The main goal when investing in the stock market is to make money by selling stock for more than you paid for it. Two main strategies are employed by most investors: short-term trading or long-term buy and hold. Each strategy involves a different approach to price fluctuations in the market. You may also be taxed differently on the capital gains you realize when you sell the stock.
Overview of Short-Term Trading
Watching the stock market for opportunities to buy low and sell high is known as trading. Most traders are looking for a quick way to take advantage of short-term fluctuations in the market. If a stock is held for less than a year before being sold, it’s categorized as a short-term trade. This type of trading comes with the potential for easy profit, but it also comes with risk. A low-priced stock may not rise in value over the short term, or it may actually lose value.
Basics of Long-Term Trading
Buying stock and holding on to it for more than a year is categorized as long-term investing. The strategy in this case is to wait for the stock’s value to rise over an extended period of time, which requires patience and the ability to overlook short-term fluctuations in value. The ongoing performance of the stock is more important than recent ups and downs in value, especially for stock that is held for several years.
Exploring Tax Differences
The distinction between short- and long-term stock is critical when it comes to taxation. Under 2019 tax laws, capital gains from long-term stocks are taxed using a sliding scale based on your overall income tax rate. The three brackets that have been designated tax long-term capital gains at a rate of 0%, 15% or 20% based on your specific income level.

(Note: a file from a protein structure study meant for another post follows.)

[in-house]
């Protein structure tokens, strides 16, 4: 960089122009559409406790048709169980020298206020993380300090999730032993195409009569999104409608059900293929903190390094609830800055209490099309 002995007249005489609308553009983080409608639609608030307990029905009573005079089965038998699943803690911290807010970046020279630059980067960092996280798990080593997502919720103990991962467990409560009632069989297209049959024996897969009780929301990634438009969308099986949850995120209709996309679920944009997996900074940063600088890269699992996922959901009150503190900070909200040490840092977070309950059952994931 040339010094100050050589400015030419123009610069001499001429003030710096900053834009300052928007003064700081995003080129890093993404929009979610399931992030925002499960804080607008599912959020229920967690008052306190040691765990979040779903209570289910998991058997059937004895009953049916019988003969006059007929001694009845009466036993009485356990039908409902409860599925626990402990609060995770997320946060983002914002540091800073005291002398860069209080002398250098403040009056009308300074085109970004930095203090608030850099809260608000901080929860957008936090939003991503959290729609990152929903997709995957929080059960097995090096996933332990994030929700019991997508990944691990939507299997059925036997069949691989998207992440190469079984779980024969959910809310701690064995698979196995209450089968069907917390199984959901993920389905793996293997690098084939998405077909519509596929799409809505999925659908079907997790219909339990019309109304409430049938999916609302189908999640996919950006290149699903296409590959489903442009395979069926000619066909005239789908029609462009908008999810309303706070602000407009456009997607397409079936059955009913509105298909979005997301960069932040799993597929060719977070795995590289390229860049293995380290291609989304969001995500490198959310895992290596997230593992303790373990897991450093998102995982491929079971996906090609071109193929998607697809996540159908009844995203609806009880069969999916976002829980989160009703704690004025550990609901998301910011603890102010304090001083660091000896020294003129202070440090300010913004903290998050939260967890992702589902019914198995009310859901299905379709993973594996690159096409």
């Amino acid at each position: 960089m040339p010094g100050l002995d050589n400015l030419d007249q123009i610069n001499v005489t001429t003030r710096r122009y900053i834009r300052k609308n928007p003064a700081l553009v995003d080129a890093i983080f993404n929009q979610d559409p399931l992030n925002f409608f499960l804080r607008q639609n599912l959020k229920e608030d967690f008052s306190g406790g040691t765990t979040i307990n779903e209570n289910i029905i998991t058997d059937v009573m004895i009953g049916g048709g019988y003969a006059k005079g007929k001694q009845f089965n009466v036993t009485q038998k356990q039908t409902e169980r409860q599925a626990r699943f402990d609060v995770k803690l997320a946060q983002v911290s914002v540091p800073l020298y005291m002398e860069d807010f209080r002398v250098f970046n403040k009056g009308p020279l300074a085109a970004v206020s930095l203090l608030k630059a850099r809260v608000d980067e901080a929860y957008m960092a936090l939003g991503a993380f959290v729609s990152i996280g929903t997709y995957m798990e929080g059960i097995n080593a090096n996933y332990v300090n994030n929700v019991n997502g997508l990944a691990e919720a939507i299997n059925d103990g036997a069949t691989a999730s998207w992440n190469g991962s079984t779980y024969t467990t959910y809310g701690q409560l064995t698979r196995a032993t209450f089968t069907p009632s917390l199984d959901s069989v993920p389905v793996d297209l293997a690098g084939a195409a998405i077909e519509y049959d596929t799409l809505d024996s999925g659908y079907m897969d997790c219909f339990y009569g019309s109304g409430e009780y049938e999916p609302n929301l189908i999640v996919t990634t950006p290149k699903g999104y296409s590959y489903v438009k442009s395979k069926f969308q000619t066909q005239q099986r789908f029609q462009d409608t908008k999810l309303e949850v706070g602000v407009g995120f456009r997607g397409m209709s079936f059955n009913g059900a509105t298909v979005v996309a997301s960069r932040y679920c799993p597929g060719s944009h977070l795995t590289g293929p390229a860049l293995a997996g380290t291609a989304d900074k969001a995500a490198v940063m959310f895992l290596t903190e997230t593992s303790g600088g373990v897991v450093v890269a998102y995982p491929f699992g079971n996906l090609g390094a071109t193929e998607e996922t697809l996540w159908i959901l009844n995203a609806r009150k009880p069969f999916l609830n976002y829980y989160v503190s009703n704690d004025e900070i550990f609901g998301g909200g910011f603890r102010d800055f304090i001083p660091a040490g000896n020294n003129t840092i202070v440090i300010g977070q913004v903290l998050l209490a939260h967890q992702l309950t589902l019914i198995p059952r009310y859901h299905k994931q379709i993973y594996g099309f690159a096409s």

In contrast, short-term capital gains from stock that you bought and sold within a year are taxed as regular income, which is higher in all cases than the long-term tax rate. Tax law favors long-term investments since they contribute to overall economic stability.
Looking at Investment Considerations
Short- and long-term stock serves different financial purposes. If you’re investing for a long-term goal like retirement, then long-term stock makes sense. For short-term goals like buying a car or making a down payment on a house, short-term stock trading is more appropriate, provided you accept the inherent risk. Many younger investors have a mix of long-term and short-term stock since they have more time to recover from the effects of market volatility.
Catie Watson spent three decades in the corporate world before becoming a freelance writer. She has an English degree from UC Berkeley and specializes in topics related to personal finance, careers and business.